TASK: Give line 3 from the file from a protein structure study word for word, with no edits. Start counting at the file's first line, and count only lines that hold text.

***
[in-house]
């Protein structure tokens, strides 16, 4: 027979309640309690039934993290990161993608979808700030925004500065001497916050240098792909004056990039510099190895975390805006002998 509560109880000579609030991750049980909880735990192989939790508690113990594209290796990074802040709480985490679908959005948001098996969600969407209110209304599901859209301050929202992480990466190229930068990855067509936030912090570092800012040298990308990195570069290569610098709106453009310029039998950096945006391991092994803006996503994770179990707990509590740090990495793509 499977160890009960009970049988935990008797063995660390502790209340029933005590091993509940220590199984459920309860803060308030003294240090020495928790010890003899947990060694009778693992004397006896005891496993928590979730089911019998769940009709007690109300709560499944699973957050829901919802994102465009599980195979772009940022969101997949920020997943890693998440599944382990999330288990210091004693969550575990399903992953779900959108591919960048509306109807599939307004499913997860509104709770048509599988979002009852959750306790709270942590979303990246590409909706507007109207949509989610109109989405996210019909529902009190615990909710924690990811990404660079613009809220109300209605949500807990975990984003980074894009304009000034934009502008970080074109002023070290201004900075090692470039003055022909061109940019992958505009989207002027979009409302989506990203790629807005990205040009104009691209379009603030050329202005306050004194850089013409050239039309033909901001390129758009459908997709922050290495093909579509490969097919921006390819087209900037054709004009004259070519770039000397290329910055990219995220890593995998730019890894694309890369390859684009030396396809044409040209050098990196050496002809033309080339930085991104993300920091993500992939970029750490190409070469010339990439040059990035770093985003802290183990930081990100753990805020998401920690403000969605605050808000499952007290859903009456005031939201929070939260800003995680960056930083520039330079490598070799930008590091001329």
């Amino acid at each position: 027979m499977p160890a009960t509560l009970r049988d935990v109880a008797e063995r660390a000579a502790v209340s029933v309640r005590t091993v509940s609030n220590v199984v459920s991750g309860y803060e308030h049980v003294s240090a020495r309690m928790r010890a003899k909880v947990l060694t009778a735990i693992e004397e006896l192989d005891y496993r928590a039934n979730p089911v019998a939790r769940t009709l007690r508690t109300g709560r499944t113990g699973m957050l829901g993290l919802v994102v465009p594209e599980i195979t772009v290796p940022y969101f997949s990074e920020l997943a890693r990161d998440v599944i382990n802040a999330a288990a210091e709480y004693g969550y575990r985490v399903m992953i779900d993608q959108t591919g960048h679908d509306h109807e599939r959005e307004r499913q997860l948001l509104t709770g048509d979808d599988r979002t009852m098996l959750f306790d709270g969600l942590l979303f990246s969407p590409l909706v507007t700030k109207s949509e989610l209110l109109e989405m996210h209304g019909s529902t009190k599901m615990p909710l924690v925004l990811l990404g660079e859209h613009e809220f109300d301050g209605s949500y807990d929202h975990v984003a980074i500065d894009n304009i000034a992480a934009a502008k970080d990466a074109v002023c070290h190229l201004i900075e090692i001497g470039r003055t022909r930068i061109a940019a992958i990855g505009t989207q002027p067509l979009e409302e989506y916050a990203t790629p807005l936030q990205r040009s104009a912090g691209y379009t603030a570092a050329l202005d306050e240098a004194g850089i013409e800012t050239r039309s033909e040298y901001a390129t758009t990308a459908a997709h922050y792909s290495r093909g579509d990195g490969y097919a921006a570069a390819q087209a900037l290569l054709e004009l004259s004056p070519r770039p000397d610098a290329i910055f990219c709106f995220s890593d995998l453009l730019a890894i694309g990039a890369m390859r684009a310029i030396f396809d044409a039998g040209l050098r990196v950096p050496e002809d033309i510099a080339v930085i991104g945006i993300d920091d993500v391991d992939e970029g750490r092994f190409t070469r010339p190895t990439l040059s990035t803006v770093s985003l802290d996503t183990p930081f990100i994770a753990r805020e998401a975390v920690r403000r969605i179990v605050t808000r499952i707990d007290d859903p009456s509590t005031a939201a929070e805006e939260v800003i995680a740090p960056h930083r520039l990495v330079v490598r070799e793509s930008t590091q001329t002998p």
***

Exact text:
């Amino acid at each position: 027979m499977p160890a009960t509560l009970r049988d935990v109880a008797e063995r660390a000579a502790v209340s029933v309640r005590t091993v509940s609030n220590v199984v459920s991750g309860y803060e308030h049980v003294s240090a020495r309690m928790r010890a003899k909880v947990l060694t009778a735990i693992e004397e006896l192989d005891y496993r928590a039934n979730p089911v019998a939790r769940t009709l007690r508690t109300g709560r499944t113990g699973m957050l829901g993290l919802v994102v465009p594209e599980i195979t772009v290796p940022y969101f997949s990074e920020l997943a890693r990161d998440v599944i382990n802040a999330a288990a210091e709480y004693g969550y575990r985490v399903m992953i779900d993608q959108t591919g960048h679908d509306h109807e599939r959005e307004r499913q997860l948001l509104t709770g048509d979808d599988r979002t009852m098996l959750f306790d709270g969600l942590l979303f990246s969407p590409l909706v507007t700030k109207s949509e989610l209110l109109e989405m996210h209304g019909s529902t009190k599901m615990p909710l924690v925004l990811l990404g660079e859209h613009e809220f109300d301050g209605s949500y807990d929202h975990v984003a980074i500065d894009n304009i000034a992480a934009a502008k970080d990466a074109v002023c070290h190229l201004i900075e090692i001497g470039r003055t022909r930068i061109a940019a992958i990855g505009t989207q002027p067509l979009e409302e989506y916050a990203t790629p807005l936030q990205r040009s104009a912090g691209y379009t603030a570092a050329l202005d306050e240098a004194g850089i013409e800012t050239r039309s033909e040298y901001a390129t758009t990308a459908a997709h922050y792909s290495r093909g579509d990195g490969y097919a921006a570069a390819q087209a900037l290569l054709e004009l004259s004056p070519r770039p000397d610098a290329i910055f990219c709106f995220s890593d995998l453009l730019a890894i694309g990039a890369m390859r684009a310029i030396f396809d044409a039998g040209l050098r990196v950096p050496e002809d033309i510099a080339v930085i991104g945006i993300d920091d993500v391991d992939e970029g750490r092994f190409t070469r010339p190895t990439l040059s990035t803006v770093s985003l802290d996503t183990p930081f990100i994770a753990r805020e998401a975390v920690r403000r969605i179990v605050t808000r499952i707990d007290d859903p009456s509590t005031a939201a929070e805006e939260v800003i995680a740090p960056h930083r520039l990495v330079v490598r070799e793509s930008t590091q001329t002998p």